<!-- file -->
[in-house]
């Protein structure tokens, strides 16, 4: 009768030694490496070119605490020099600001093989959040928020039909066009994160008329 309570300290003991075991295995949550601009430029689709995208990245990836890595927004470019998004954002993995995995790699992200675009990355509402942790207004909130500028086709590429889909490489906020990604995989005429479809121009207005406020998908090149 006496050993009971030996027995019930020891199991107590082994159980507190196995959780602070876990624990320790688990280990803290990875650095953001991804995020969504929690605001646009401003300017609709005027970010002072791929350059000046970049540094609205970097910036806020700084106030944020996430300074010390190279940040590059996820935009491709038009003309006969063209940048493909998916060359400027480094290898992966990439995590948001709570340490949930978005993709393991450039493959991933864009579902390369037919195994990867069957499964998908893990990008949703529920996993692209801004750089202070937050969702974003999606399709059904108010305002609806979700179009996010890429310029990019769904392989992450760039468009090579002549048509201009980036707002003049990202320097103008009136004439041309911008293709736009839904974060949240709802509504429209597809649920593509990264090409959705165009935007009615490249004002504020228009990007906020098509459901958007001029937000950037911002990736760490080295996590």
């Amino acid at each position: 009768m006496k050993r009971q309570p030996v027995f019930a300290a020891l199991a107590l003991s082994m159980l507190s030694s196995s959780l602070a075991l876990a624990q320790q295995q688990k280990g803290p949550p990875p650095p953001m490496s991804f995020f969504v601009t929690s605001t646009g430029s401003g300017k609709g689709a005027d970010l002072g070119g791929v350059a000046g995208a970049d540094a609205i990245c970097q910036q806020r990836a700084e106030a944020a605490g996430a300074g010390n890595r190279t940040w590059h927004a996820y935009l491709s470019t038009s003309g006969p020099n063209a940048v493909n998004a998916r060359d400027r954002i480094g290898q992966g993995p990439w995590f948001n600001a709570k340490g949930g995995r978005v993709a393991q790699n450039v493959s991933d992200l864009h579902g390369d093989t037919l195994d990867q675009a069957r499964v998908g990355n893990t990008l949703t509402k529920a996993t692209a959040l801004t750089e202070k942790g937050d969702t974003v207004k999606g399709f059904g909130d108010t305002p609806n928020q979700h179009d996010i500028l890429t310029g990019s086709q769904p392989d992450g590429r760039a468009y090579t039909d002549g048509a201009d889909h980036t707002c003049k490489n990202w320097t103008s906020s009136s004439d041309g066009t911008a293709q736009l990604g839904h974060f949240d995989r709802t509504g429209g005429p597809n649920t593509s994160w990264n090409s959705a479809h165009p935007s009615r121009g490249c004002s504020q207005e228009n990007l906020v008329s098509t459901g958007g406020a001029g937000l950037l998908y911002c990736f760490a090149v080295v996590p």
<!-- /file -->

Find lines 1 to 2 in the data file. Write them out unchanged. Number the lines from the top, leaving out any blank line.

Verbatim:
[in-house]
């Protein structure tokens, strides 16, 4: 009768030694490496070119605490020099600001093989959040928020039909066009994160008329 309570300290003991075991295995949550601009430029689709995208990245990836890595927004470019998004954002993995995995790699992200675009990355509402942790207004909130500028086709590429889909490489906020990604995989005429479809121009207005406020998908090149 006496050993009971030996027995019930020891199991107590082994159980507190196995959780602070876990624990320790688990280990803290990875650095953001991804995020969504929690605001646009401003300017609709005027970010002072791929350059000046970049540094609205970097910036806020700084106030944020996430300074010390190279940040590059996820935009491709038009003309006969063209940048493909998916060359400027480094290898992966990439995590948001709570340490949930978005993709393991450039493959991933864009579902390369037919195994990867069957499964998908893990990008949703529920996993692209801004750089202070937050969702974003999606399709059904108010305002609806979700179009996010890429310029990019769904392989992450760039468009090579002549048509201009980036707002003049990202320097103008009136004439041309911008293709736009839904974060949240709802509504429209597809649920593509990264090409959705165009935007009615490249004002504020228009990007906020098509459901958007001029937000950037911002990736760490080295996590």